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Authors: Barbara Taylor Bradford

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Secrets From the Past

BOOK: Secrets From the Past
5.47Mb size Format: txt, pdf, ePub

For Bob, with all my love

Table of Contents

Title Page


Author’s Note

Part One: Snapshot Memories: Manhattan, March 2011

Chapter One

Chapter Two

Chapter Three

Chapter Four

Chapter Five

Chapter Six

Chapter Seven

Part Two: Personal Close-Ups: Venice, April

Chapter Eight

Chapter Nine

Chapter Ten

Chapter Eleven

Chapter Twelve

Chapter Thirteen

Chapter Fourteen

Chapter Fifteen

Chapter Sixteen

Chapter Seventeen

Part Three: Revealing Angles: Nice, April

Chapter Eighteen

Chapter Nineteen

Chapter Twenty

Chapter Twenty-One

Chapter Twenty-Two

Chapter Twenty-Three

Chapter Twenty-Four

Chapter Twenty-Five

Chapter Twenty-Six

Chapter Twenty-Seven

Chapter Twenty-Eight

Part Four: A Single Frame Tells It All: Nice/New York, May/June

Chapter Twenty-Nine

Chapter Thirty

Chapter Thirty-One

Chapter Thirty-Two

Chapter Thirty-Three

Chapter Thirty-Four

Chapter Thirty-Five

Part Five: Candid Images: Libya, July/August

Chapter Thirty-Six

Chapter Thirty-Seven

Chapter Thirty-Eight

Chapter Thirty-Nine

Chapter Forty

Chapter Forty-One

Chapter Forty-Two

Part Six: Out of Film: Venice, August 2011

Chapter Forty-Three

Chapter Forty-Four

Chapter Forty-Five

Chapter Forty-Six

Epilogue: Nice, October 2011



Books by Barbara Taylor Bradford


About the Publisher


have been a journalist all of my life. I started my writing career on the
Yorkshire Evening Post
in Leeds. I became a cub reporter when I was sixteen, women’s page editor at eighteen and graduated to London’s Fleet Street when I was twenty. I was fashion editor of a women’s magazine before returning to newspapers at twenty-one, as a feature writer for the
London Evening News
. I have always been at home in a newsroom and was happy to go back to one.

Although I have spent the last thirty-odd years writing novels, I have continued to be a journalist and still write for newspapers and magazines. I owe a lot to journalism, and to other journalists, not the least when doing research for this book.

I am particularly indebted to those war correspondents and war photographers who have so courageously covered the wars in the Middle East over the past few years. The Arab Spring began in December of 2010, when a young Tunisian man, Mohamed Bouazizi, set himself on fire in protest of his mistreatment by a local policewoman. He ignited the revolution in his country and brought down the Tunisian government, which fell after his death in January of 2011.

After uprisings broke out in Tunisia, they quickly spread to Egypt, Libya and then Syria. Being a fan of news shows, I constantly watched television coverage, and voraciously read newspapers and magazines. I wanted to know as much I could about the Arab Spring in the early part of 2011, since I was about to start writing this novel featuring a woman war photographer.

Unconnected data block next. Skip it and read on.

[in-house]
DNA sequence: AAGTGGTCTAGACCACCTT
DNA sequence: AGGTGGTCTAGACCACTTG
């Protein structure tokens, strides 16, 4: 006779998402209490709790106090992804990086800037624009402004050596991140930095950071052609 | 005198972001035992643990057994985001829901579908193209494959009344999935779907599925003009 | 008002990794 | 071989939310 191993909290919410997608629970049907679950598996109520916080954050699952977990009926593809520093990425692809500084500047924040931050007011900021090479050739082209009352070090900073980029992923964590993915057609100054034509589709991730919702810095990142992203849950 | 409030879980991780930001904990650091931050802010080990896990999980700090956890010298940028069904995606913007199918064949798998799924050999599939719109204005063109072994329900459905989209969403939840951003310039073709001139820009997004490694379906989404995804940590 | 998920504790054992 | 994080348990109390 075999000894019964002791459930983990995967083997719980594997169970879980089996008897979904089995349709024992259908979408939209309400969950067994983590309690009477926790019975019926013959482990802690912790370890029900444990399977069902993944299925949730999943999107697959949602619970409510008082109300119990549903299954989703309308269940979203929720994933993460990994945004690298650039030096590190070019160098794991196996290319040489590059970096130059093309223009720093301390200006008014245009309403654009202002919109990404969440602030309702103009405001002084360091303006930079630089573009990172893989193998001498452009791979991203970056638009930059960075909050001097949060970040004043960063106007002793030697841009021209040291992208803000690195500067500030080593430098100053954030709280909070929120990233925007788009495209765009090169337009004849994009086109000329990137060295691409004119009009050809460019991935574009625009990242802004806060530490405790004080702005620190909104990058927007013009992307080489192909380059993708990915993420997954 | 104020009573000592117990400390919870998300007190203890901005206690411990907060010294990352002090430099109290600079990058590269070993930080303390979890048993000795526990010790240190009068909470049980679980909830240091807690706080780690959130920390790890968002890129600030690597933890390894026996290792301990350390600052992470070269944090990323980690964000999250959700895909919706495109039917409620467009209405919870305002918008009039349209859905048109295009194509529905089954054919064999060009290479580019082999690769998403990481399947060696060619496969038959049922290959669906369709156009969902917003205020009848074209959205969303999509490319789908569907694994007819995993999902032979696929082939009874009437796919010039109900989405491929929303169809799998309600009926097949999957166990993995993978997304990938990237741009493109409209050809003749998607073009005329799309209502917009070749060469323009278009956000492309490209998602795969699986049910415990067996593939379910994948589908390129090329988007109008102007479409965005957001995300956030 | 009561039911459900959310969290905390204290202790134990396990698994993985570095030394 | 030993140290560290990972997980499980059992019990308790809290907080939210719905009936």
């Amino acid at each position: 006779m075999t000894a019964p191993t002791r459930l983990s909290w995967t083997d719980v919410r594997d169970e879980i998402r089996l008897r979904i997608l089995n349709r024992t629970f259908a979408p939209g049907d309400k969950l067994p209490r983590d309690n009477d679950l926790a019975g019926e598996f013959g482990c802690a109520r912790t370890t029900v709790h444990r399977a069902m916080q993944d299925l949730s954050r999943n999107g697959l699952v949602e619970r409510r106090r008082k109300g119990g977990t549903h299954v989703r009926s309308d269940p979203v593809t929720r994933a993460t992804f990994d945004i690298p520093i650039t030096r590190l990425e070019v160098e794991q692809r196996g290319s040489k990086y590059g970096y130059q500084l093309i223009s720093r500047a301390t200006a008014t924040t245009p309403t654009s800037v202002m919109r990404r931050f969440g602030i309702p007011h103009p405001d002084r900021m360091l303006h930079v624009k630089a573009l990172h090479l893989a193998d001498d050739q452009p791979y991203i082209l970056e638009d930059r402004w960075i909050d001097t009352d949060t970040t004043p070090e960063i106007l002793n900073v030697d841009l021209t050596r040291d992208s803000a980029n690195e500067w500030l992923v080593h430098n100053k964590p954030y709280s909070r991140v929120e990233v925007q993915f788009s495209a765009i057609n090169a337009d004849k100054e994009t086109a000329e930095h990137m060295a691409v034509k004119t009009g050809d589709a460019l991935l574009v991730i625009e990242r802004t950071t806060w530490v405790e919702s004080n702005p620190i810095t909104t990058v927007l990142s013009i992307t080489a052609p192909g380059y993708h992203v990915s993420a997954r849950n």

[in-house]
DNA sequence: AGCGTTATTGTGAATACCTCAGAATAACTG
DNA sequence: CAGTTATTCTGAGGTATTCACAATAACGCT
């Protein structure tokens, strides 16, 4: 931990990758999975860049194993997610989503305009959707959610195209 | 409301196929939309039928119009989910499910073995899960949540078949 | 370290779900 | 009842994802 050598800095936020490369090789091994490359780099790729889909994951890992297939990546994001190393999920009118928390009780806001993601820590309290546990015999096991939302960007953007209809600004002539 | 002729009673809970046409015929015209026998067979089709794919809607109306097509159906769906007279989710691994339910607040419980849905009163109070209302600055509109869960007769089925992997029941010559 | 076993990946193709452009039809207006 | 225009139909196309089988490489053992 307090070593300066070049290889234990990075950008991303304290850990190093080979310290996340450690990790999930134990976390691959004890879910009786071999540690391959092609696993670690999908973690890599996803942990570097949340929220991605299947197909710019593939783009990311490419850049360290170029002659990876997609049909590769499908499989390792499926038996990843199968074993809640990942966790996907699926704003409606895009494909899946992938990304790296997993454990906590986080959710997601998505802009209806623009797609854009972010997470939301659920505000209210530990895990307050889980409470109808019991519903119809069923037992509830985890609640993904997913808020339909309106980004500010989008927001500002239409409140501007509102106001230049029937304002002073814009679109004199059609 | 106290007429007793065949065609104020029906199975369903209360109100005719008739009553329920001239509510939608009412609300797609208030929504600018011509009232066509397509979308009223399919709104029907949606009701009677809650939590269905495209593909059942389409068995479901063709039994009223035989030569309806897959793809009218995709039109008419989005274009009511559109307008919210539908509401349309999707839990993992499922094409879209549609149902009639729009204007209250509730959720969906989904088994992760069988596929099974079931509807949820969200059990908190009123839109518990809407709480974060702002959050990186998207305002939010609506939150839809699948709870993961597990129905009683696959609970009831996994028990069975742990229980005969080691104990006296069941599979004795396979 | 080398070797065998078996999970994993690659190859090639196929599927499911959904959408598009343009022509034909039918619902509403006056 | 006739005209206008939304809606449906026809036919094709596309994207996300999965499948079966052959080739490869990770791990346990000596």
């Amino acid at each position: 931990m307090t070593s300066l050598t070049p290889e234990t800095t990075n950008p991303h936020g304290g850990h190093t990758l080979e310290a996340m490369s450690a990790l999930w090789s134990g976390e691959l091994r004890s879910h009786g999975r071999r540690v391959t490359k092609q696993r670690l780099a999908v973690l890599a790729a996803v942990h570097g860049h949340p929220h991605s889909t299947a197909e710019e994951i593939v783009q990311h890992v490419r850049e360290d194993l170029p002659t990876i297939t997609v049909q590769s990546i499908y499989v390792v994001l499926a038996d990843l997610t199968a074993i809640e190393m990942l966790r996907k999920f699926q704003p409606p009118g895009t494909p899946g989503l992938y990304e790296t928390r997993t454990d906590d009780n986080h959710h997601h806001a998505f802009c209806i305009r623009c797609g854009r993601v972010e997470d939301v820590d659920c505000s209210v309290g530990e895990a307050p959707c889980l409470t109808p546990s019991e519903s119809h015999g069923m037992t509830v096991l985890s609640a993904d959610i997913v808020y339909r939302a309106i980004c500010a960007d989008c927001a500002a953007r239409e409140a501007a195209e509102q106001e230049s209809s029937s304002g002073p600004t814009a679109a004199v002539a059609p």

In the summer of 2011 my husband and I were in France, and my routine remained the same. I read every newspaper available every day, and part of the day we were both glued to the television set watching the coverage on Sky News, the BBC, ITN, CNN and the American networks when we could get them. The Libyan war was at its height that summer, and we witnessed it without being actually there in Libya.

I could not have written the Libyan section of this book without the television coverage by such correspondents as Lara Logan of CBS, Christiane Amanpour of CNN, Richard Pendlebury of the
Daily Mail
, and Marie Colvin of the
Sunday Times
, and her photographer Paul Conroy. Their graphic reporting was extraordinary and it gave me the information and photographs required to create the scenes of the Libyan war for this novel.

I was stunned when the courageous Marie Colvin was tragically killed in Homs, Syria on 22 February 2012. She will be mourned forever by her family and friends, her colleagues and fellow journalists, myself included. Intrepid, intelligent, and humane, she was a woman who had defied the odds for years. Her brilliant reporting of war atrocities saved many lives, and we will all remember how she insisted that she had to get the truth out, so that the world knew what was happening. She succeeded. And died for it. And for that reason, amongst others, Marie Colvin will never be forgotten.

Snapshot Memories:
Manhattan, March 2011

In my own very self, I am part of my family.

D. H. Lawrence,

Memories of love abound,

In my heart and in my mind.

They give me comfort, keep me sane,

And lift my spirits up again.


Snapshot Memories:
Manhattan, March 2011

In my own very self, I am part of my family.

D. H. Lawrence,

Memories of love abound,

In my heart and in my mind.

They give me comfort, keep me sane,

And lift my spirits up again.



t was a beautiful day. The sky was a huge arc of delphinium blue, cloudless, and shimmering with bright sunlight above the soaring skyline of Manhattan. The city where I had lived, off and on, for most of my life, was looking its best on this cold Saturday morning.